It happened today - June 29, 2015
So here’s a great pseudo-event in world history. Or if you prefer out-of-this-world history. On June 29 1995, exactly 20 years ago, the American space shuttle Atlantis docked at Russia’s Mir space station to form the largest artificial satellite ever to orbit Earth.
It was technically impressive, of course. Space exploration always is; the margin of error is very small and the energy required to get things into space means you can’t take a bunch of spare stuff to fix problems even if you get time. But that’s not the point.
The point here is that a propaganda stunt is just that. It was done to show how warm and cuddly everyone was feeling, even though not everyone was feeling that way, because those who were and those who weren’t both found the image useful.
The problem is, they didn’t find it useful in similar ways. Western politicians were busy spending the “peace dividend” from the unexpected end of the Cold War so they rather needed peace to be the normal condition in international affairs, the past few thousand years since writing was invented a regrettable but temporary exception, and harmony the rule.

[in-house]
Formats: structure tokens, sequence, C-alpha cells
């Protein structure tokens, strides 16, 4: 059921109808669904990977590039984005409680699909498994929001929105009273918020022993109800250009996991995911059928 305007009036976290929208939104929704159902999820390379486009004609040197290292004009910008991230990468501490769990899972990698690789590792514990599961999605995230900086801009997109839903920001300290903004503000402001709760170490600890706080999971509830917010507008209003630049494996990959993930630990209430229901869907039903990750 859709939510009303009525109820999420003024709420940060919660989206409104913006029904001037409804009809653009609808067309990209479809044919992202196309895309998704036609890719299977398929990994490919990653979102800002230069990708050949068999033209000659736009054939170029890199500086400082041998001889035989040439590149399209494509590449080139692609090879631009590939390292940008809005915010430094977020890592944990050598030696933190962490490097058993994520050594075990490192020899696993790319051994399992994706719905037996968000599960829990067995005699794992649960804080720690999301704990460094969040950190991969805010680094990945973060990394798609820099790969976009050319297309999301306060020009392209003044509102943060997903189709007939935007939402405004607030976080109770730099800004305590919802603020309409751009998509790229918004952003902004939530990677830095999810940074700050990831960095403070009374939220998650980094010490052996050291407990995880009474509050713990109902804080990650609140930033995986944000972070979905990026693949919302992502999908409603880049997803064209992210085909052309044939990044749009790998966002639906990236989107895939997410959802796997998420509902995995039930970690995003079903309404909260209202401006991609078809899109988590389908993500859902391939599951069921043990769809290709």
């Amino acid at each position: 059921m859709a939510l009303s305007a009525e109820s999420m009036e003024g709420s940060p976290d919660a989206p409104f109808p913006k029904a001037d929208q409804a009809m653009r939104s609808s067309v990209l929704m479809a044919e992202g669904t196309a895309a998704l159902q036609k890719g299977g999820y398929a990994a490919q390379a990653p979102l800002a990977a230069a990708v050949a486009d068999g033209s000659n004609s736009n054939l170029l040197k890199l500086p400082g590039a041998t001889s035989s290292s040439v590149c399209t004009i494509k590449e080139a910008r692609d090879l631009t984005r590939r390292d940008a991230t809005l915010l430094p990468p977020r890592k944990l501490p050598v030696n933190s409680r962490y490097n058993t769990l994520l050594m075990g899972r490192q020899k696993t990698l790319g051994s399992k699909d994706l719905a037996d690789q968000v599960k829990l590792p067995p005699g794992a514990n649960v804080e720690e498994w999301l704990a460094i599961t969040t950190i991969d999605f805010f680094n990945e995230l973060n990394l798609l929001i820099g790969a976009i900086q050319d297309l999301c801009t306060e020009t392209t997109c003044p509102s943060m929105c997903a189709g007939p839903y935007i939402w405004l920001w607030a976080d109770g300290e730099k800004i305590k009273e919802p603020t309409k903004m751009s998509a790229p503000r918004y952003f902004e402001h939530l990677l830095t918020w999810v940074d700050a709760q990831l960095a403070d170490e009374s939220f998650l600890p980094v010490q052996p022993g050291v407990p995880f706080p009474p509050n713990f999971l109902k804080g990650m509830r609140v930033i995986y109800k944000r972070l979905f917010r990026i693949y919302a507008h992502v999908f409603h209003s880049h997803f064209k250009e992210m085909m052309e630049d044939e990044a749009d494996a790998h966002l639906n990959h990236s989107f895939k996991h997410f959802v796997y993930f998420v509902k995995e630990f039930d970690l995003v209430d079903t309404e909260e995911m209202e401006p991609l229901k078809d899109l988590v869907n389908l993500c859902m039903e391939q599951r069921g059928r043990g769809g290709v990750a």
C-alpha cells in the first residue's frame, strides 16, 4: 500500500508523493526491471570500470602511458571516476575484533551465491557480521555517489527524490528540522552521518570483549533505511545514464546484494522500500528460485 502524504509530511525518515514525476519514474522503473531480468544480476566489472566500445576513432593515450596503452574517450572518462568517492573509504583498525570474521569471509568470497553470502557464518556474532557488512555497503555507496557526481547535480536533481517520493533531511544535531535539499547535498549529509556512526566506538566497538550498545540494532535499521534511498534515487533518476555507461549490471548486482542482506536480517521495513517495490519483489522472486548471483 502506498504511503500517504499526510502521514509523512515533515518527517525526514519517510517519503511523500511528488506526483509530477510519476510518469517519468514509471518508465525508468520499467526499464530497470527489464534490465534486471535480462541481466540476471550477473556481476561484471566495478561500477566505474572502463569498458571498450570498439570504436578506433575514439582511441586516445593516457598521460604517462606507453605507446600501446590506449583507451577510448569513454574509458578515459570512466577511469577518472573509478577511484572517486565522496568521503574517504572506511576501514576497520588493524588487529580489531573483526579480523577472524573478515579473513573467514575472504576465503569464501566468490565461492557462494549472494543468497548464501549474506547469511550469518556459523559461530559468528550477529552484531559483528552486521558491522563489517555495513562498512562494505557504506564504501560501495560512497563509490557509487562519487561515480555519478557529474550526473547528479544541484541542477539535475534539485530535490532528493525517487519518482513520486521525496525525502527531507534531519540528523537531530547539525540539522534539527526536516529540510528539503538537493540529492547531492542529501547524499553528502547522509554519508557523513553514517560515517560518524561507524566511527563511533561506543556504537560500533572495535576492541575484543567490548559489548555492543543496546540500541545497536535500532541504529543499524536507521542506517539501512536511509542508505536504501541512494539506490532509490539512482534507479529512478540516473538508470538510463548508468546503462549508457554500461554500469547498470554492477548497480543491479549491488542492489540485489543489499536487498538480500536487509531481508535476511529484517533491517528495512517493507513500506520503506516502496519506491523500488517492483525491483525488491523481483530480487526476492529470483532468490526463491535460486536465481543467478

Everyone else needed the West to let down its guard so they could regroup. As too often, there’s a curious temporary converge in the short-run aims of liberal politicians in democracies and illiberal ones in non-democracies. But there’s no long-run convergence and we should beware of the temporary ones, because for separate reasons both wish to deny that the latter are actively plotting against the former.
True, when Atlantis met Mir Vladimir Putin had not yet risen to supreme power in Russia. But his rise did not take place in a vacuum and despite the genuinely well-meaning Boris Yeltsin, much of Russia’s political class was, and remains, profoundly anti-Western. And the fact that American and Russian engineers can bring two spaceships together when the politicians want them do doesn’t mean the two societies and cultures are converging in ways that make such events happen spontaneously as an expression of their common bond.
It’s like those hockey series we used to stage so we (Canadians) could show friendship and they (the Soviets) could crush us to prove the superiority of their system. We weren’t so much being played for suckers as playing ourselves for suckers. And that never ends well.
It is of course an old-fashioned view. But then, the Gods of the Copybook Headings lie in wait for those who abandon old-fashioned views.
Incidentally I'm so old-fashioned I still prefer Earth’s natural satellite, and am sorry a space station is frequently now the brightest object in the night sky. And I don’t believe stunts contribute to world peace, or space peace.